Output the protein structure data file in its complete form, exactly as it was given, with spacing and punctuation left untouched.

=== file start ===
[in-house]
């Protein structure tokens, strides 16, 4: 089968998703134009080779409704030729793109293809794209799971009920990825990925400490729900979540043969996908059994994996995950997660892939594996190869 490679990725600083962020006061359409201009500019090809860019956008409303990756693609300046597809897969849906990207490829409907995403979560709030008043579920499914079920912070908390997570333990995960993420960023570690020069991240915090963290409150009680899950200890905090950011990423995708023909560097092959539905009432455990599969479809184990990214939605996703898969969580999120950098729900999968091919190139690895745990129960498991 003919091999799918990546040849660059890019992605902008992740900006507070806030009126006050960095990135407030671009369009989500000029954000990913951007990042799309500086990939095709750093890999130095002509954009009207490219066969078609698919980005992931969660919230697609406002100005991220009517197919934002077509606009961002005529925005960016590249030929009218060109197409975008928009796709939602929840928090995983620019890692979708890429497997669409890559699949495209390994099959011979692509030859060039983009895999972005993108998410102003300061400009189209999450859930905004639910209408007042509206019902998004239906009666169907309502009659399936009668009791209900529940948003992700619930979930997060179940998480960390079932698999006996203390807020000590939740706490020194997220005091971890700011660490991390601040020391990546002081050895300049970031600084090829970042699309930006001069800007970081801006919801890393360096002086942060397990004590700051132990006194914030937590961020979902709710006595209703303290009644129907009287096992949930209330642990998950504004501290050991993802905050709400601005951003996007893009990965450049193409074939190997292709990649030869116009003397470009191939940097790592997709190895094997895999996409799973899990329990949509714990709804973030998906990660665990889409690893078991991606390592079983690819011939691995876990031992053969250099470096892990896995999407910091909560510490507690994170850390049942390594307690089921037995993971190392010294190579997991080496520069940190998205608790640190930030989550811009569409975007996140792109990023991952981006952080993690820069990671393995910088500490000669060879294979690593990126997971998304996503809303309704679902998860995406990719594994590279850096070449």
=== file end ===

[in-house]
């Protein structure tokens, strides 16, 4: 089968998703134009080779409704030729793109293809794209799971009920990825990925400490729900979540043969996908059994994996995950997660892939594996190869 490679990725600083962020006061359409201009500019090809860019956008409303990756693609300046597809897969849906990207490829409907995403979560709030008043579920499914079920912070908390997570333990995960993420960023570690020069991240915090963290409150009680899950200890905090950011990423995708023909560097092959539905009432455990599969479809184990990214939605996703898969969580999120950098729900999968091919190139690895745990129960498991 003919091999799918990546040849660059890019992605902008992740900006507070806030009126006050960095990135407030671009369009989500000029954000990913951007990042799309500086990939095709750093890999130095002509954009009207490219066969078609698919980005992931969660919230697609406002100005991220009517197919934002077509606009961002005529925005960016590249030929009218060109197409975008928009796709939602929840928090995983620019890692979708890429497997669409890559699949495209390994099959011979692509030859060039983009895999972005993108998410102003300061400009189209999450859930905004639910209408007042509206019902998004239906009666169907309502009659399936009668009791209900529940948003992700619930979930997060179940998480960390079932698999006996203390807020000590939740706490020194997220005091971890700011660490991390601040020391990546002081050895300049970031600084090829970042699309930006001069800007970081801006919801890393360096002086942060397990004590700051132990006194914030937590961020979902709710006595209703303290009644129907009287096992949930209330642990998950504004501290050991993802905050709400601005951003996007893009990965450049193409074939190997292709990649030869116009003397470009191939940097790592997709190895094997895999996409799973899990329990949509714990709804973030998906990660665990889409690893078991991606390592079983690819011939691995876990031992053969250099470096892990896995999407910091909560510490507690994170850390049942390594307690089921037995993971190392010294190579997991080496520069940190998205608790640190930030989550811009569409975007996140792109990023991952981006952080993690820069990671393995910088500490000669060879294979690593990126997971998304996503809303309704679902998860995406990719594994590279850096070449």